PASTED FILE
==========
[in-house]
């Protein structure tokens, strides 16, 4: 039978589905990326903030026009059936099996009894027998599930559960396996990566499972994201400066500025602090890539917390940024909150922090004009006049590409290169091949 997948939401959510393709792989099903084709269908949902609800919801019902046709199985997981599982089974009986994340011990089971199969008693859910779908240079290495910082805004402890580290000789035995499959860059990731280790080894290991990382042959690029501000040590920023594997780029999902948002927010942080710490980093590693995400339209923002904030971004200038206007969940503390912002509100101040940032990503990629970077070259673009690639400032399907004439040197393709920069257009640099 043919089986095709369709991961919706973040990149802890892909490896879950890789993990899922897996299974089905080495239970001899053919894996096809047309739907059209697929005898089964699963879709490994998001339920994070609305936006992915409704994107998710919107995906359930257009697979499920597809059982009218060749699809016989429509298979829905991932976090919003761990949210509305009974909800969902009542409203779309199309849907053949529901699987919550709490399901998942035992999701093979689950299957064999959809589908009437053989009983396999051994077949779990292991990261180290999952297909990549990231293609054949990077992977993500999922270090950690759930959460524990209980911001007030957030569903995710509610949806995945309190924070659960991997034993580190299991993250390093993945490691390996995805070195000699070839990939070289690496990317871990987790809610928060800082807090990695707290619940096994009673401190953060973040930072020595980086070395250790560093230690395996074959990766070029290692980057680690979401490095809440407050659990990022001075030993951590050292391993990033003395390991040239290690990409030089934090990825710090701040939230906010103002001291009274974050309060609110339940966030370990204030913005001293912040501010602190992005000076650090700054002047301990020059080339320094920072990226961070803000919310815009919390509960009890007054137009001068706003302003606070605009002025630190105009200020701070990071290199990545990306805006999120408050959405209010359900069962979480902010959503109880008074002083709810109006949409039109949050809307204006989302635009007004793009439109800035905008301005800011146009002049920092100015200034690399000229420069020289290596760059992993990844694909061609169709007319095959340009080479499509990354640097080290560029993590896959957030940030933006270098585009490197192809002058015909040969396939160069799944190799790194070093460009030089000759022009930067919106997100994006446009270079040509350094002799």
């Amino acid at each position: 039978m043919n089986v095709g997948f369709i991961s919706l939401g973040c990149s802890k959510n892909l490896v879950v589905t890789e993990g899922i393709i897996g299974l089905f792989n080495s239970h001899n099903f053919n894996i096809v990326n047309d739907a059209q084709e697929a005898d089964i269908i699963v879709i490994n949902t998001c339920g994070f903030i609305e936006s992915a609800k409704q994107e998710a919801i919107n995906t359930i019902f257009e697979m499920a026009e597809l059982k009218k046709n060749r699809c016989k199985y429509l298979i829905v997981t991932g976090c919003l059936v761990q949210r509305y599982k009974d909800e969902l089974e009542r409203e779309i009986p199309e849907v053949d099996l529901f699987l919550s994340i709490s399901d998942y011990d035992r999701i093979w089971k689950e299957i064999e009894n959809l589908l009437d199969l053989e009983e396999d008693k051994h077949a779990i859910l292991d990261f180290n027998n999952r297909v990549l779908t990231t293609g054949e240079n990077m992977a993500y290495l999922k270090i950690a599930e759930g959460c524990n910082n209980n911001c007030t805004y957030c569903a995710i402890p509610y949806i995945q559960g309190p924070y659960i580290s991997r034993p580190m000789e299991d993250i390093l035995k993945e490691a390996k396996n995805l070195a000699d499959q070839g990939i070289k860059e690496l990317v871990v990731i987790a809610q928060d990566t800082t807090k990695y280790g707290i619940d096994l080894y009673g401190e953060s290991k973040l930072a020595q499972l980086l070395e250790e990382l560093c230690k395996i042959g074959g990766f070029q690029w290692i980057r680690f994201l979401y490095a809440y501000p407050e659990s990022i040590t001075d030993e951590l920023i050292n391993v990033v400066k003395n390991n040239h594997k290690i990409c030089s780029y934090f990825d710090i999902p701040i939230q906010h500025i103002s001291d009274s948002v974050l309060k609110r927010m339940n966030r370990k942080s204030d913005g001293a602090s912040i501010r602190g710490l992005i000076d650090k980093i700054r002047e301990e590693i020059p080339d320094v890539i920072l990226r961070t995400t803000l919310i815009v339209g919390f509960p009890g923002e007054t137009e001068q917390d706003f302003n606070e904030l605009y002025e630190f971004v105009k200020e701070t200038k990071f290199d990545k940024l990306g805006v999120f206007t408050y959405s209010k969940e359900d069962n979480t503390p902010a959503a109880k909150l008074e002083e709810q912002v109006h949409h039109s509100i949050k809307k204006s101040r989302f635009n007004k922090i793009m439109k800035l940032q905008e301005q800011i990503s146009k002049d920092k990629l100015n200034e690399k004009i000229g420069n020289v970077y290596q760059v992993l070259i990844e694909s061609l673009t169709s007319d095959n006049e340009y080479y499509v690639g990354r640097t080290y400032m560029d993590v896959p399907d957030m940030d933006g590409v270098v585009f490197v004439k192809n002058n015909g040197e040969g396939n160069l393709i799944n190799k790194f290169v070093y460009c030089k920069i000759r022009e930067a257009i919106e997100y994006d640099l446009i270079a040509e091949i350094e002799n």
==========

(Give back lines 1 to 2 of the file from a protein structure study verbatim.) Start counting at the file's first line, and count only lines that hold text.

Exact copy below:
[in-house]
């Protein structure tokens, strides 16, 4: 039978589905990326903030026009059936099996009894027998599930559960396996990566499972994201400066500025602090890539917390940024909150922090004009006049590409290169091949 997948939401959510393709792989099903084709269908949902609800919801019902046709199985997981599982089974009986994340011990089971199969008693859910779908240079290495910082805004402890580290000789035995499959860059990731280790080894290991990382042959690029501000040590920023594997780029999902948002927010942080710490980093590693995400339209923002904030971004200038206007969940503390912002509100101040940032990503990629970077070259673009690639400032399907004439040197393709920069257009640099 043919089986095709369709991961919706973040990149802890892909490896879950890789993990899922897996299974089905080495239970001899053919894996096809047309739907059209697929005898089964699963879709490994998001339920994070609305936006992915409704994107998710919107995906359930257009697979499920597809059982009218060749699809016989429509298979829905991932976090919003761990949210509305009974909800969902009542409203779309199309849907053949529901699987919550709490399901998942035992999701093979689950299957064999959809589908009437053989009983396999051994077949779990292991990261180290999952297909990549990231293609054949990077992977993500999922270090950690759930959460524990209980911001007030957030569903995710509610949806995945309190924070659960991997034993580190299991993250390093993945490691390996995805070195000699070839990939070289690496990317871990987790809610928060800082807090990695707290619940096994009673401190953060973040930072020595980086070395250790560093230690395996074959990766070029290692980057680690979401490095809440407050659990990022001075030993951590050292391993990033003395390991040239290690990409030089934090990825710090701040939230906010103002001291009274974050309060609110339940966030370990204030913005001293912040501010602190992005000076650090700054002047301990020059080339320094920072990226961070803000919310815009919390509960009890007054137009001068706003302003606070605009002025630190105009200020701070990071290199990545990306805006999120408050959405209010359900069962979480902010959503109880008074002083709810109006949409039109949050809307204006989302635009007004793009439109800035905008301005800011146009002049920092100015200034690399000229420069020289290596760059992993990844694909061609169709007319095959340009080479499509990354640097080290560029993590896959957030940030933006270098585009490197192809002058015909040969396939160069799944190799790194070093460009030089000759022009930067919106997100994006446009270079040509350094002799």